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November 2013

Eternal Kingdom

Pentecost Proper 29; Christ the King Sunday – 27th Sunday after Pentecost

Scripture Reference: Luke 23:42-43

From “Scolding the Snakes”   three-crosses-at-sunset

Preparation: Bring a chair and an elegant cloth to drape over it for a throne. If you would like, practice singing (or plan for a musical accompaniment) for the optional song at the end of this sermon.

Today is special. It is the last Sunday in the church calendar. Next week is the first Sunday in Advent, and that begins a new year in the church. This Sunday is also called “Christ the King Sunday.”

What does a king do, and what does a king look like? (Let children offer their responses.) Kings sometimes wear crowns and sit on thrones. They make rules and watch over countries. There are still a few kings and queens in the world—the Queen of England and the King of Norway, for example. Could I have a volunteer come up and sit on the throne? (Seat the volunteer on the “throne.”) You can be our ruler for awhile. Does a king or queen reign forever? Not at all. (Replace ruler several times by letting other children take turns sitting on the “throne.”) There have been many, many kings and queens on this earth, and none of them sit on their thrones for very long. (Remove last child from “throne.”)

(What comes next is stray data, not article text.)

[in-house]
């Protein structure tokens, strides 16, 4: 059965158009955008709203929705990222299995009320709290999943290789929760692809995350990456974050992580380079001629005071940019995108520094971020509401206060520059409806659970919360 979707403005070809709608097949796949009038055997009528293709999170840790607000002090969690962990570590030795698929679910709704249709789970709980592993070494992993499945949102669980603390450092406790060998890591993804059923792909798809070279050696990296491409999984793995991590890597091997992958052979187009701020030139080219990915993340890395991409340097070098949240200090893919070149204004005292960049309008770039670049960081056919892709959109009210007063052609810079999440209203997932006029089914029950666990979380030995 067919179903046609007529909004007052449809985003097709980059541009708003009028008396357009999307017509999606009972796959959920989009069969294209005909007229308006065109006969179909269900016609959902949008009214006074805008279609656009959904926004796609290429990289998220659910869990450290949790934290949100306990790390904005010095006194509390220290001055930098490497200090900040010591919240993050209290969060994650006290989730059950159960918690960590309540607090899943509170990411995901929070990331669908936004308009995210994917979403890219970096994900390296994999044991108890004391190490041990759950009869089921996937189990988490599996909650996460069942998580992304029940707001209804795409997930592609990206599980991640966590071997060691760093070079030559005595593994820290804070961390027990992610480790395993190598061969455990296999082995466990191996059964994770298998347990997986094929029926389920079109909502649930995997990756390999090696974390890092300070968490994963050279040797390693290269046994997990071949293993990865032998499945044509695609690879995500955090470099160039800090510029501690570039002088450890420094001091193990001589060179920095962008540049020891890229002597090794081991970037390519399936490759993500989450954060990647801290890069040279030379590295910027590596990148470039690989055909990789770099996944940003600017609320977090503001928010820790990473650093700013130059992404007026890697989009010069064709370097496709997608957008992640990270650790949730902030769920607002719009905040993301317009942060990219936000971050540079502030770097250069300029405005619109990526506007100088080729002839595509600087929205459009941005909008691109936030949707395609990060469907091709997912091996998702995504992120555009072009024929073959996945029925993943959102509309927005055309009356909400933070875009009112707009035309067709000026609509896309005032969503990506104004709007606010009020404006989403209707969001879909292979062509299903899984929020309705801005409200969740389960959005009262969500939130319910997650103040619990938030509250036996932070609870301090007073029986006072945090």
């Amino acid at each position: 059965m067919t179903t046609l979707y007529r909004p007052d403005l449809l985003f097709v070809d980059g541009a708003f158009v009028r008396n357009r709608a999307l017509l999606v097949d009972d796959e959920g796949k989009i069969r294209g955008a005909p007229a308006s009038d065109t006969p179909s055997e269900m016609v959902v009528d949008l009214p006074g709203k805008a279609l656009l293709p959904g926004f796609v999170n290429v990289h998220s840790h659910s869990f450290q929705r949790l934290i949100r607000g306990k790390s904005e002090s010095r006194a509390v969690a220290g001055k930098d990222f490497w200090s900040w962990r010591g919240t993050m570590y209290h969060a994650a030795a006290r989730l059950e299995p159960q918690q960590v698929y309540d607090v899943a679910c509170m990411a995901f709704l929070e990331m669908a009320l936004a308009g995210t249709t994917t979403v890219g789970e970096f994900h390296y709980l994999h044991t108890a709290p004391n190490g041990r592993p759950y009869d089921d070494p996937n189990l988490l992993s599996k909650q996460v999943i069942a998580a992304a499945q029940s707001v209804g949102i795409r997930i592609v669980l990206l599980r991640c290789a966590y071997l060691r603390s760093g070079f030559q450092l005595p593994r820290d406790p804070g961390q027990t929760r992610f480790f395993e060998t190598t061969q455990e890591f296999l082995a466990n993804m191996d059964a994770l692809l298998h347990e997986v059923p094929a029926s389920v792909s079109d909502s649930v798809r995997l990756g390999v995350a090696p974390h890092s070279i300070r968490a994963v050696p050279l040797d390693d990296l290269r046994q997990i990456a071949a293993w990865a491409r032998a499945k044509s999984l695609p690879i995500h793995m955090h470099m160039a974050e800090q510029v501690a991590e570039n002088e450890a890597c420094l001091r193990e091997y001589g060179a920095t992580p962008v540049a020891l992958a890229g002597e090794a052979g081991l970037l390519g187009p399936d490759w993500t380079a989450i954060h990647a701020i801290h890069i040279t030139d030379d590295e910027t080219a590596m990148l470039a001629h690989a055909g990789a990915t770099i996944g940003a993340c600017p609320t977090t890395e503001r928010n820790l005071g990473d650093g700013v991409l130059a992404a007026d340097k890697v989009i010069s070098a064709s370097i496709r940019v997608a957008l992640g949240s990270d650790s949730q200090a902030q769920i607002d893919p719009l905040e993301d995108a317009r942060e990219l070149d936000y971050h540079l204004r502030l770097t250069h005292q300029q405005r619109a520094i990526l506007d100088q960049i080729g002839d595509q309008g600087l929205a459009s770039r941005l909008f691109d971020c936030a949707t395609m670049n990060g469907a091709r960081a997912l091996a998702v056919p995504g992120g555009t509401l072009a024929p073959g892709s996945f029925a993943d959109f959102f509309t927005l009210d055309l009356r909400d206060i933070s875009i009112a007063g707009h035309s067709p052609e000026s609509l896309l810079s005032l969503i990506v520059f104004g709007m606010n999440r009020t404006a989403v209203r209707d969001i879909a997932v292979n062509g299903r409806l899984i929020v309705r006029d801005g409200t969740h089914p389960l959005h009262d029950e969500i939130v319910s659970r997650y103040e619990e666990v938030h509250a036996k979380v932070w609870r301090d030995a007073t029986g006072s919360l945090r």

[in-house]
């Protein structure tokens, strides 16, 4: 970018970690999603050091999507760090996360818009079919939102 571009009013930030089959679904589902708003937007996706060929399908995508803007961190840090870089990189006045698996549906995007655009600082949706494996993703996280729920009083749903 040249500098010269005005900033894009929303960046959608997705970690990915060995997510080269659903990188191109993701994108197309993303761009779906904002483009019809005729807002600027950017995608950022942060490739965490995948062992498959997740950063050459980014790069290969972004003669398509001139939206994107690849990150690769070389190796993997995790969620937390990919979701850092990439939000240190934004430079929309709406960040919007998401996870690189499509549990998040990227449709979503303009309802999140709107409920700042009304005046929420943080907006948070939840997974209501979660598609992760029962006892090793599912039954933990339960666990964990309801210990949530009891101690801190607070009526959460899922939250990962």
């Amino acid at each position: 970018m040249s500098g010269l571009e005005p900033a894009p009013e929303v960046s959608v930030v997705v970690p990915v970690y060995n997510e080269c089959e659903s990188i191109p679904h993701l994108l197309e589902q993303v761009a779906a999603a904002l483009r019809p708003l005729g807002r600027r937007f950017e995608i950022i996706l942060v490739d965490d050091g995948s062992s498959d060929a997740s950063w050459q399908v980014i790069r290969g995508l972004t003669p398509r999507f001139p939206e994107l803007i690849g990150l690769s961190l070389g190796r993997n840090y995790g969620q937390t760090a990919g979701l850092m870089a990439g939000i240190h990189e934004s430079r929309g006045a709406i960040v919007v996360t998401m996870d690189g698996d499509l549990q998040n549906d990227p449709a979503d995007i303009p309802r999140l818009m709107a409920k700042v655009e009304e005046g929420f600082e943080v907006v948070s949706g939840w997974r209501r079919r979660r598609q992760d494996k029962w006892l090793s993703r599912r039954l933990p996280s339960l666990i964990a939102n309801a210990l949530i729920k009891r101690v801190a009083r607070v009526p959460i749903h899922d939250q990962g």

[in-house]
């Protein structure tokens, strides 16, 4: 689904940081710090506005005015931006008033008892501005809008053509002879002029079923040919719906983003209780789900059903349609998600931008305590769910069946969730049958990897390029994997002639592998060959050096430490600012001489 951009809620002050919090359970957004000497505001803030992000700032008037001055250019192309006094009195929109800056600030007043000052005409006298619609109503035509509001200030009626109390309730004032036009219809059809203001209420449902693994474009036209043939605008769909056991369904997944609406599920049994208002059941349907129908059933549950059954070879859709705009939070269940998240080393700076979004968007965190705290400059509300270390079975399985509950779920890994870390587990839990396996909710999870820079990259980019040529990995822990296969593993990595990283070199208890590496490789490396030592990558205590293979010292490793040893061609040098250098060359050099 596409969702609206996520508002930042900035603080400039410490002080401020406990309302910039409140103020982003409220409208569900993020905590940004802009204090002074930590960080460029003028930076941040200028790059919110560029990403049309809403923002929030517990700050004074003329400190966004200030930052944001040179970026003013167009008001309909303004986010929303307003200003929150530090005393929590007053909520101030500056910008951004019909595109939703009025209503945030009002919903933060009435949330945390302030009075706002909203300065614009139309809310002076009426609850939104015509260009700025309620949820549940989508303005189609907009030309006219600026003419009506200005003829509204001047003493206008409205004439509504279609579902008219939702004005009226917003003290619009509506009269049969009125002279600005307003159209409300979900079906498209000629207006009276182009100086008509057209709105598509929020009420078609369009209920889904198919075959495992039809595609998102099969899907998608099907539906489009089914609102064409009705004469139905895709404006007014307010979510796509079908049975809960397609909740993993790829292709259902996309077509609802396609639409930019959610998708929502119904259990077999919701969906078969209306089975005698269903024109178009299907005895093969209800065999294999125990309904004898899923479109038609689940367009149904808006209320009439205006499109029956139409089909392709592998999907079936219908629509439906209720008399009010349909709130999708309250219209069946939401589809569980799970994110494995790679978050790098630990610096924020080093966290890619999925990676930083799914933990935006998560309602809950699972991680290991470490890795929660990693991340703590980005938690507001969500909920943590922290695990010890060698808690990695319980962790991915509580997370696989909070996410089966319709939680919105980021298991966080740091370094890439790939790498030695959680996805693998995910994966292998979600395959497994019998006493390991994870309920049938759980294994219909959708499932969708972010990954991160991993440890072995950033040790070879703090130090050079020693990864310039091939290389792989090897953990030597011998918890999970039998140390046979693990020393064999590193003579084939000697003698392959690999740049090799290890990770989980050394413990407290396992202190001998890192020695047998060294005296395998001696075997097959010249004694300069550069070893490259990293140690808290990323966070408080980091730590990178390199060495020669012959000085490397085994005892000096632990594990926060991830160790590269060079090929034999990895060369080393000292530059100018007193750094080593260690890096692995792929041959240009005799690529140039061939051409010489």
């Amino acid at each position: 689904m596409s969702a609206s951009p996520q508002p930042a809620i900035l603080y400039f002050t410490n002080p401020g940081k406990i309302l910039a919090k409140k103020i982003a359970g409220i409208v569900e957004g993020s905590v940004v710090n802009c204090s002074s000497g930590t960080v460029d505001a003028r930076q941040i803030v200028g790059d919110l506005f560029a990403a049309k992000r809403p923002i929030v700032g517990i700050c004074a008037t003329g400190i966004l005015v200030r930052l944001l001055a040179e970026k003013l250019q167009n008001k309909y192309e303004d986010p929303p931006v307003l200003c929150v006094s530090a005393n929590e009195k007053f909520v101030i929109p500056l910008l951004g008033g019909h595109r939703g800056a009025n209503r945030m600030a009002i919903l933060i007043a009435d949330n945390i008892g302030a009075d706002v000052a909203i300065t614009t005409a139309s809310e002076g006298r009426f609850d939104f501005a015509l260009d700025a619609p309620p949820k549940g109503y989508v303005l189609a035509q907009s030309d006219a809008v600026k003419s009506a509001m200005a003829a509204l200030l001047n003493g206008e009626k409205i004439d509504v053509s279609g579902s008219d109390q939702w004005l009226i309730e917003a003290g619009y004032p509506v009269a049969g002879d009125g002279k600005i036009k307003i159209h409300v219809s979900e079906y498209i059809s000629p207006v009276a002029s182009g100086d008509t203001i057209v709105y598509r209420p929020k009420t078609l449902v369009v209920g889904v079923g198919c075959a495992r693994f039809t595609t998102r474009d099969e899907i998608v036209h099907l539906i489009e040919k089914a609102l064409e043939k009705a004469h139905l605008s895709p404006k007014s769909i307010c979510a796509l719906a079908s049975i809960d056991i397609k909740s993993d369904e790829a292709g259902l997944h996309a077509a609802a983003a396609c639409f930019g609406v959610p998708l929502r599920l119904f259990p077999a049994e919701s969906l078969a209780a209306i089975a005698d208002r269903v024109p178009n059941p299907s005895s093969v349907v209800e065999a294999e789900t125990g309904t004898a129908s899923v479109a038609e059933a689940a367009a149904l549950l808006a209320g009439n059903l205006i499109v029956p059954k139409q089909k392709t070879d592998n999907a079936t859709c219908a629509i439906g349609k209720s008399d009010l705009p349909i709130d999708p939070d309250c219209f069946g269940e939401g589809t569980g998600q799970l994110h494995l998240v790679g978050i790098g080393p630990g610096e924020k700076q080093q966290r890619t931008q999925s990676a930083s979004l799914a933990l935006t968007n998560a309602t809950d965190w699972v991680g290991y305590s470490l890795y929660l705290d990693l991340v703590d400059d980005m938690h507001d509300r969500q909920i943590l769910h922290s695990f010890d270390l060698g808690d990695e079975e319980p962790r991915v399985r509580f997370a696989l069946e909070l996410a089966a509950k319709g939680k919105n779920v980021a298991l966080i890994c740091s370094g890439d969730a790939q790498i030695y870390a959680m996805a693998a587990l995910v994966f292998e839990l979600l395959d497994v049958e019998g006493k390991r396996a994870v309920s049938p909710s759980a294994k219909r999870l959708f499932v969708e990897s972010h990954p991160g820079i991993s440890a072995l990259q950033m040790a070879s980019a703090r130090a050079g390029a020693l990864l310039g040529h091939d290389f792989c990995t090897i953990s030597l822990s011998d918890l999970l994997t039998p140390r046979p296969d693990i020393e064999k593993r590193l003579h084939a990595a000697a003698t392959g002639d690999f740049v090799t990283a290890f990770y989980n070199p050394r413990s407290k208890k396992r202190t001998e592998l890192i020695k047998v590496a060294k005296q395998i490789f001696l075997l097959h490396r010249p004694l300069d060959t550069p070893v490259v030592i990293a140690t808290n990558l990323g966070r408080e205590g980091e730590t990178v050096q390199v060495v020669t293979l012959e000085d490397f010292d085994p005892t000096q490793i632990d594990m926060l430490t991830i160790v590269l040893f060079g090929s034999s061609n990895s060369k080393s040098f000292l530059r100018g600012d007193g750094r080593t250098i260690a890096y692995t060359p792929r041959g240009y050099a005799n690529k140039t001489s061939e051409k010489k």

Can anyone think of a king who rules forever? (Let kids respond.) Christ the King rules forever, doesn’t he? His kingdom will have no end. Do you remember what Jesus was doing just a little while before he went back to his kingdom in heaven? He was doing something that we don’t usually think kings do. Jesus was dying on a cross to save us from our sins.

There was a man hanging on another cross next to Jesus, and that man really had done things that were wrong. He knew that he deserved punishment, but he also knew that Jesus had done nothing wrong. And somehow he knew that Jesus was a king. As they were both hanging there dying, that man looked at Jesus and said, “Lord, remember me when you come into your kingdom.” And Jesus looked at the man and said, “I tell you the truth; today you will be with me in Paradise.” All of us are like that man hanging next to Jesus. We know that we’ve done many wrong things and deserve to be punished. But we also know that Jesus died in our place to save us. He is our King and Savior. And Jesus promises us, too, that we will always be with him in his kingdom.

(Optional) I have a simple song to teach you. It uses the words the man on the cross spoke to Jesus. Listen once and then sing along with me: “Jesus, remember me when you come into your kingdom. Jesus, remember me when you come into your kingdom.” (Invite children and, if you like, the entire congregation to sing along for three or four rounds. Here is an example link to the simple Taize music if needed: )

Prayer:  Jesus, you are truly our King, and we thank you for giving us a kingdom that never ends.

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